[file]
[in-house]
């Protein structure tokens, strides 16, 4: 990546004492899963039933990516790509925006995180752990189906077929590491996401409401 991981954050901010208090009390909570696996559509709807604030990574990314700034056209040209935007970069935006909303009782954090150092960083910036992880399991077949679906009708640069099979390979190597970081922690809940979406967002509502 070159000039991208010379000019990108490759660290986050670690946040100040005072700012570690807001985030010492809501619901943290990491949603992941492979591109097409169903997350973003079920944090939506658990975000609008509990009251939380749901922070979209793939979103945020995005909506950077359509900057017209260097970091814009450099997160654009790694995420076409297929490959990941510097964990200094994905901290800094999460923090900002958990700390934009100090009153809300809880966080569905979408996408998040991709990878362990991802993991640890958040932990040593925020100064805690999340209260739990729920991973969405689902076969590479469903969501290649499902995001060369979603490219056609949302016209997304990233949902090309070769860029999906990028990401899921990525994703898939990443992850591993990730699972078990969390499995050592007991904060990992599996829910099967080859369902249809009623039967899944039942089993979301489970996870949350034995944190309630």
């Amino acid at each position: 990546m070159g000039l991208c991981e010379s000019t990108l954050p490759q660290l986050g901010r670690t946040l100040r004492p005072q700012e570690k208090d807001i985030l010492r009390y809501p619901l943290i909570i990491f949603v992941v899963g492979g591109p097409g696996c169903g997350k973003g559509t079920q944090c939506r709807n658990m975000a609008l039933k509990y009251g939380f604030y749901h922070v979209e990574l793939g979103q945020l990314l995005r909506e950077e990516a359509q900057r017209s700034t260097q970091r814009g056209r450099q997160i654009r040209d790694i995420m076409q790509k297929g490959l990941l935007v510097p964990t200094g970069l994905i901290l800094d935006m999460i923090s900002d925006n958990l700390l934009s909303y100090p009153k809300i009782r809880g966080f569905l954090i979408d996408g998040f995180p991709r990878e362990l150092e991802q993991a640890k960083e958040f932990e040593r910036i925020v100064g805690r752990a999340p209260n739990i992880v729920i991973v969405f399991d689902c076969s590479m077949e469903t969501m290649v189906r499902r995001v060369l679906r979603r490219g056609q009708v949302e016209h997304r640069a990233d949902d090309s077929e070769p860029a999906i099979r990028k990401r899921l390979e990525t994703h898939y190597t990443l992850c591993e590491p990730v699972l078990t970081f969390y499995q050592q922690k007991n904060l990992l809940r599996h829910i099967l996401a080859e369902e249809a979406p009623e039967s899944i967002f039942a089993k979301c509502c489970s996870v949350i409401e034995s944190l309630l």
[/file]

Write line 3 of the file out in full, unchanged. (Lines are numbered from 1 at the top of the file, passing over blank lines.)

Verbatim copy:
């Amino acid at each position: 990546m070159g000039l991208c991981e010379s000019t990108l954050p490759q660290l986050g901010r670690t946040l100040r004492p005072q700012e570690k208090d807001i985030l010492r009390y809501p619901l943290i909570i990491f949603v992941v899963g492979g591109p097409g696996c169903g997350k973003g559509t079920q944090c939506r709807n658990m975000a609008l039933k509990y009251g939380f604030y749901h922070v979209e990574l793939g979103q945020l990314l995005r909506e950077e990516a359509q900057r017209s700034t260097q970091r814009g056209r450099q997160i654009r040209d790694i995420m076409q790509k297929g490959l990941l935007v510097p964990t200094g970069l994905i901290l800094d935006m999460i923090s900002d925006n958990l700390l934009s909303y100090p009153k809300i009782r809880g966080f569905l954090i979408d996408g998040f995180p991709r990878e362990l150092e991802q993991a640890k960083e958040f932990e040593r910036i925020v100064g805690r752990a999340p209260n739990i992880v729920i991973v969405f399991d689902c076969s590479m077949e469903t969501m290649v189906r499902r995001v060369l679906r979603r490219g056609q009708v949302e016209h997304r640069a990233d949902d090309s077929e070769p860029a999906i099979r990028k990401r899921l390979e990525t994703h898939y190597t990443l992850c591993e590491p990730v699972l078990t970081f969390y499995q050592q922690k007991n904060l990992l809940r599996h829910i099967l996401a080859e369902e249809a979406p009623e039967s899944i967002f039942a089993k979301c509502c489970s996870v949350i409401e034995s944190l309630l």